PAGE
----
7 years, 1 month ago
In addition to original reporting, sometimes blogs owners contribute to review and analysis of existing data and information that isn’t otherwise performed within the main stream media. Myra MacDonald with Reuters has landed on the story of the Khyper Pass and the potential strategic partnership between the U.S. and Russia (while still not discussing the alternative via Georgia) to create new logistical lines of supply to Afghanistan.
She links to some well worn articles with the Washington Post, New York Times, IHT, a Robert Gates commentary for Foreign Affairs, and several other sources, and then asks some salient questions about the price of the partnership with Russia to provide a line of supply into Afghanistan, concluding with the following promise: “This is one I’m going to watch closely and I would appreciate comments and links to stories that illuminate the subject both before and after Jan 20.”
In addition to the commentary we have already provided on Gates’ article for Foreign Affairs, Myra misses the point that Google is our friend. A word search on “Torkham crossing” or “Georgia strategic partnership” yields articles by The Captain’s Journal at the very top of the first page.
While the U.S. Army was claiming that there wouldn’t be a spring offensive in Afghanistan, we said approximately one year ago that there would be a two prong asymmetric offensive, one in Pakistan and the other in Afghanistan, with the focus of both being lines of logistical supply, and even providing a simple diagram of the strategic approach. We have followed this problem through not only the potential for adverse consequences to Europe from the alleged thaw in relations with Russia, but the alternative to Russia, the Georgian supply route.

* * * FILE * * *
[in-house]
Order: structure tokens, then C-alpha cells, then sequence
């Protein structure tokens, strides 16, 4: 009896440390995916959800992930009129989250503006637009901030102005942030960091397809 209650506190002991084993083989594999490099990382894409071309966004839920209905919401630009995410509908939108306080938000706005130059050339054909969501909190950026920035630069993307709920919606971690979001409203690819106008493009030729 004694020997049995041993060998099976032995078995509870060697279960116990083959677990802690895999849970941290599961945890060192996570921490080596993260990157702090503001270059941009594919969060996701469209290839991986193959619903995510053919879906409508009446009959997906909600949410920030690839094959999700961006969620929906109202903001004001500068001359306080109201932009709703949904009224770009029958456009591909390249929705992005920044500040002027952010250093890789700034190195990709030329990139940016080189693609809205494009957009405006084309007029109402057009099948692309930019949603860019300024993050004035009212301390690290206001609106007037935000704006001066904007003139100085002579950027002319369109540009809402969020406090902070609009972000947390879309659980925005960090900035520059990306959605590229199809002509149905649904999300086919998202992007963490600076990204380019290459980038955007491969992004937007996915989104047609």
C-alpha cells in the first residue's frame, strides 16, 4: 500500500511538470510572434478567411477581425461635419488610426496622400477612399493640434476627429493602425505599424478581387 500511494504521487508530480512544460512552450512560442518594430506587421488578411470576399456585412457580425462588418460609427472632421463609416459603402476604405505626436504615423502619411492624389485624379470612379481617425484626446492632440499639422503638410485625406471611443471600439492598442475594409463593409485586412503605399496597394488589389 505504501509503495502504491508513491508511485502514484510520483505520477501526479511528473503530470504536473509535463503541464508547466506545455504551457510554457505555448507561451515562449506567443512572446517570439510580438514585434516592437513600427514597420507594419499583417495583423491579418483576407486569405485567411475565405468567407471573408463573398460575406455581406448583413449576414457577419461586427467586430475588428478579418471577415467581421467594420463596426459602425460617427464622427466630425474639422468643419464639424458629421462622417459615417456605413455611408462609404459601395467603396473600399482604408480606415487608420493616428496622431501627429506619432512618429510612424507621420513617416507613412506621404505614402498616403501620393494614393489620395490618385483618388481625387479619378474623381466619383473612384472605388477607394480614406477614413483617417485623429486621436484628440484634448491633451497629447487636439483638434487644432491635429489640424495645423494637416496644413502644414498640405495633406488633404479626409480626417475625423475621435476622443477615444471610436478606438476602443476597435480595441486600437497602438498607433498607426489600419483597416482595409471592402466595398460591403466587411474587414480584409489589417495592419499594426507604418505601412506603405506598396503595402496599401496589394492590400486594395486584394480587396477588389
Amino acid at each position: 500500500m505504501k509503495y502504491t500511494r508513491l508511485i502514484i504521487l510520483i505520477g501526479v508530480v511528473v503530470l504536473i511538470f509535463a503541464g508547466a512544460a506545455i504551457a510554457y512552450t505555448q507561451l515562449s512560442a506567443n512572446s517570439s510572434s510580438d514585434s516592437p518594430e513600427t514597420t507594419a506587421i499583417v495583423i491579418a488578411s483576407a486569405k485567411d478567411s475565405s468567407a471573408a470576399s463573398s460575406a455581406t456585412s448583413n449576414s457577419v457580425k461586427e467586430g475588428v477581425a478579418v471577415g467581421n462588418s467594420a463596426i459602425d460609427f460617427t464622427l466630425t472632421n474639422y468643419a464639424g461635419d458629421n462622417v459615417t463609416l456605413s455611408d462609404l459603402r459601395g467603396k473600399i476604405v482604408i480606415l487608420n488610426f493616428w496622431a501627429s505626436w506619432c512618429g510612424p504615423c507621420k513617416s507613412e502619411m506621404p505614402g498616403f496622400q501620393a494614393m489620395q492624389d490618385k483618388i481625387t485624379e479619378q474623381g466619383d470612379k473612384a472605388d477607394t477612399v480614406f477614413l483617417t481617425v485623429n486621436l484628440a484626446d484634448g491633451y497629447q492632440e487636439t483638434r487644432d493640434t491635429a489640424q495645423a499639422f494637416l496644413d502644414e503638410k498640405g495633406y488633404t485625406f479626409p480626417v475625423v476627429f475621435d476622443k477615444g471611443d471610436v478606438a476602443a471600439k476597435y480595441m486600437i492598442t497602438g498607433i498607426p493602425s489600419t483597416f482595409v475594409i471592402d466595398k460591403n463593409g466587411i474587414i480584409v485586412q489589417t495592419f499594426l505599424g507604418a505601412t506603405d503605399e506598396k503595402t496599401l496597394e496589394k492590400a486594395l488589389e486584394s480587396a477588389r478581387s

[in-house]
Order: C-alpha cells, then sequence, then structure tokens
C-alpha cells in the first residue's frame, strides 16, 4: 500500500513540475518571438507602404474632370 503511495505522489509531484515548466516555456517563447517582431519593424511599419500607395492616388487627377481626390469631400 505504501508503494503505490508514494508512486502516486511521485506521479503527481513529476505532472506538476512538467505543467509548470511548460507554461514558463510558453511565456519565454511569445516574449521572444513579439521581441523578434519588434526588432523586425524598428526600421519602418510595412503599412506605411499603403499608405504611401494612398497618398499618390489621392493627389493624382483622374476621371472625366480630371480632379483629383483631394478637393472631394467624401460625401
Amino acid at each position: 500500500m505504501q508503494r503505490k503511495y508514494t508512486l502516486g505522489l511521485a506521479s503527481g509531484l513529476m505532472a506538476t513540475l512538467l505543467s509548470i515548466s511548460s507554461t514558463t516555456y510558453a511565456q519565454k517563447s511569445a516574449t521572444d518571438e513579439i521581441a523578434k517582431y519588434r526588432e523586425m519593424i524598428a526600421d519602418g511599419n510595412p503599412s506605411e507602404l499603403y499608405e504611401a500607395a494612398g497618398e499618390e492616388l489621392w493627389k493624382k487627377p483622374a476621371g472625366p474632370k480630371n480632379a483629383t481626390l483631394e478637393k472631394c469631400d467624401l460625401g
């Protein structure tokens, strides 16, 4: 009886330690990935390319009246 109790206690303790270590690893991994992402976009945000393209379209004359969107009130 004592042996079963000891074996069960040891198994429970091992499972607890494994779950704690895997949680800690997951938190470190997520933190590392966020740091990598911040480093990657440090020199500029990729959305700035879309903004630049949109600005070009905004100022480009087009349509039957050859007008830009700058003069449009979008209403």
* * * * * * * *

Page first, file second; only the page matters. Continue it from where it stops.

While Myra has been reading the New York Times, I have been having detailed discussions with Steve Schippert over logistics and consequences that go far beyond what the MSM has analyzed. Don’t misunderstand – it’s a good thing that Myra has landed on this story when so many in the media are making a laughingstock of themselves by being focused on what clothing the political candidates are wearing at the moment.
But by ignoring the first of a kind, news-breaking, easy-to-find and more detailed analyses of the more serious Milbloggers such as Steve and me, Myra, like most in the MSM, has handicapped herself in the timeliness and depth of her analysis. My analysis of the Khyber Pass / Torkham Crossing situation came even before the first Jamestown Foundation analysis of record I can find.
Sometimes blogs exist merely as a symbiont with the main stream media, and this isn’t necessarily a bad thing. Occasionally though, there is innovative, ground-breaking analysis and research performed by authors other than in the main stream media, however hard this may be for the MSM to accept.
“Clearly, logistics is the hard part of fighting a war.”
– Lt. Gen. E. T. Cook, USMC, November 1990
“Gentlemen, the officer who doesn’t know his communications and supply as well as his tactics is totally useless.”
– Gen. George S. Patton, USA
“Bitter experience in war has taught the maxim that the art of war is the art of the logistically feasible.”
– ADM Hyman Rickover, USN
“There is nothing more common than to find considerations of supply affecting the strategic lines of a campaign and a war.”
– Carl von Clausevitz
“The line between disorder and order lies in logistics…”
– Sun Tzu